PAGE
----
At Boonton High, Makosky let his athletic prowess do his talking. He played varsity baseball, basketball, track, and football, earning 16 letters by the time he graduated. Though he had no less than seventeen athletic scholarship offers, Makosky declined them all, preferring a career in baseball to college, his favorite sport by far, and one in which he was already attracting attention.
WHILE STILL a senior in 1929, Makosky was given a tryout with the Washington Senators. Under the watchful eye of Hall of Famer Walter Johnson, the teenager pitched batting practice to the big leaguers, making “a fine impression.” Makosky was invited to join the team for the remainder of the season, and though no Senators contract was proffered, Walter Johnson thought enough of the youngster to recommend him to former Yankees ace “Bullet Joe” Bush, now manager of the Allentown Buffaloes of the Eastern League.
Bush followed Makosky’s progress during the summer of 1930 in which he played for the St. Mary’s team of Dover in the North Jersey Twilight League, and the following spring offered the pitcher an Allentown contract.
Makosky went south for spring training and emerged as one of the team’s best prospects. He made the team and began the season in Allentown. Almost immediately, Makosky married his girlfriend back in Boonton, Helen Hiler. According to the Allentown Morning Call, the marriage came as a complete surprise to his teammates and, as if to reinforce why his nickname was “Dins,” Makosky “could not be reached” when reporters tried to talk to him.
On the field, Makosky began learning the ropes of pro ball. His teacher couldn’t have been any better, for “Bullet Joe” Bush had been among the best pitchers in the American League in the years just before and after World War I. Bush helped pitch the A’s, Red Sox, and Yankees each to a World Championship, and he pitched a no-hitter in 1916. But the most influential thing Bush passed down to young Makosky was how to throw his famed forkball. While the rookie already had the requisite fastball and curve, this third pitch, when fully mastered, would be Makosky’s ticket to the majors.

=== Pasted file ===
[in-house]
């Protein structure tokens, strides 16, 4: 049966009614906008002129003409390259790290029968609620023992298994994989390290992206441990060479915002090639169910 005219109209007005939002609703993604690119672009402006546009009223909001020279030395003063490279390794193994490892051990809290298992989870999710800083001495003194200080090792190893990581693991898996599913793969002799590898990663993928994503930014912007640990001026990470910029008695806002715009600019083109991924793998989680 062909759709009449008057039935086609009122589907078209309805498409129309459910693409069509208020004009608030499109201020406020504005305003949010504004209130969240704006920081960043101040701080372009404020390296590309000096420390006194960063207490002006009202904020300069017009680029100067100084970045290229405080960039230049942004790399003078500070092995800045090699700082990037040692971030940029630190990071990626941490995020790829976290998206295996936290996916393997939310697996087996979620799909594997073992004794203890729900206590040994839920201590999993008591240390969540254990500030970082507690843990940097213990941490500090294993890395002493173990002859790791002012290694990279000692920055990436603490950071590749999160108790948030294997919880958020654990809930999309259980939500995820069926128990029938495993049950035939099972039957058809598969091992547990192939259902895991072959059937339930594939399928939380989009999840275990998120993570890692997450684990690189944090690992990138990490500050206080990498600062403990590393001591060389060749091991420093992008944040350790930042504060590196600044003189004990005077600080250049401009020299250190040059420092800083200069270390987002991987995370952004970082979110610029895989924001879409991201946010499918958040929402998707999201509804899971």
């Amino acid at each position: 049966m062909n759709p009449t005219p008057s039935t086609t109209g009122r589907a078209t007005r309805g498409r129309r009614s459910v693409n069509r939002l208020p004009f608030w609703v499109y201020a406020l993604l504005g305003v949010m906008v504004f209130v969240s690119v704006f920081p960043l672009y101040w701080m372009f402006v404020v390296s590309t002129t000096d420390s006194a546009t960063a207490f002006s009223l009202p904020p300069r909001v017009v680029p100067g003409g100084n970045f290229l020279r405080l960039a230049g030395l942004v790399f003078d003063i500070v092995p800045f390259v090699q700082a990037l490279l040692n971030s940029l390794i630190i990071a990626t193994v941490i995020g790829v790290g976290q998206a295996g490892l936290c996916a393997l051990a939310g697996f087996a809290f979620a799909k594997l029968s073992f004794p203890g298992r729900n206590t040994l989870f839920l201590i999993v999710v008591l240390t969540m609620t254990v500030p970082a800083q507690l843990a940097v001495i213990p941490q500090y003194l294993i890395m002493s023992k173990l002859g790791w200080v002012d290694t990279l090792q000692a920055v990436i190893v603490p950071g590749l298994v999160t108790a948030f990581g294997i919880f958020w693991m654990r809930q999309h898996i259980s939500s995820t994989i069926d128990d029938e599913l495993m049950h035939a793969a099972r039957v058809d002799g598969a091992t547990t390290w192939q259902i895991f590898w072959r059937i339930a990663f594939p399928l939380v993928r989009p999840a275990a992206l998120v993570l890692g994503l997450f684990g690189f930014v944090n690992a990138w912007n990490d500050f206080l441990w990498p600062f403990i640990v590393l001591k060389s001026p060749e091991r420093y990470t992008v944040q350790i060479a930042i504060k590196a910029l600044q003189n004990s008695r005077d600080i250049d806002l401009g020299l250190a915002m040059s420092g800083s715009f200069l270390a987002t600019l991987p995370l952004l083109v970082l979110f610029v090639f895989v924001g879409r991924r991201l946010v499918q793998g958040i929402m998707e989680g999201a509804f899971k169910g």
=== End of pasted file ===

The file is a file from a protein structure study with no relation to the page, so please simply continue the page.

On May 16, it was announced that the Buffaloes had to cut five players from their roster to reach the league mandated 16 players. Two players were given their unconditional release and two others traded away. In Makosky’s case, the team decided to “suspend” him for the season. In reality, the suspension wasn’t issued for disciplinary reasons, but as a clerical expediency. By suspending him, Makosky was still under contract with Allentown and no other club could claim him. Not necessarily legal, but no one seemed to raise an issue with it. It didn’t really matter, as Bush recalled Makosky to Allentown two weeks later.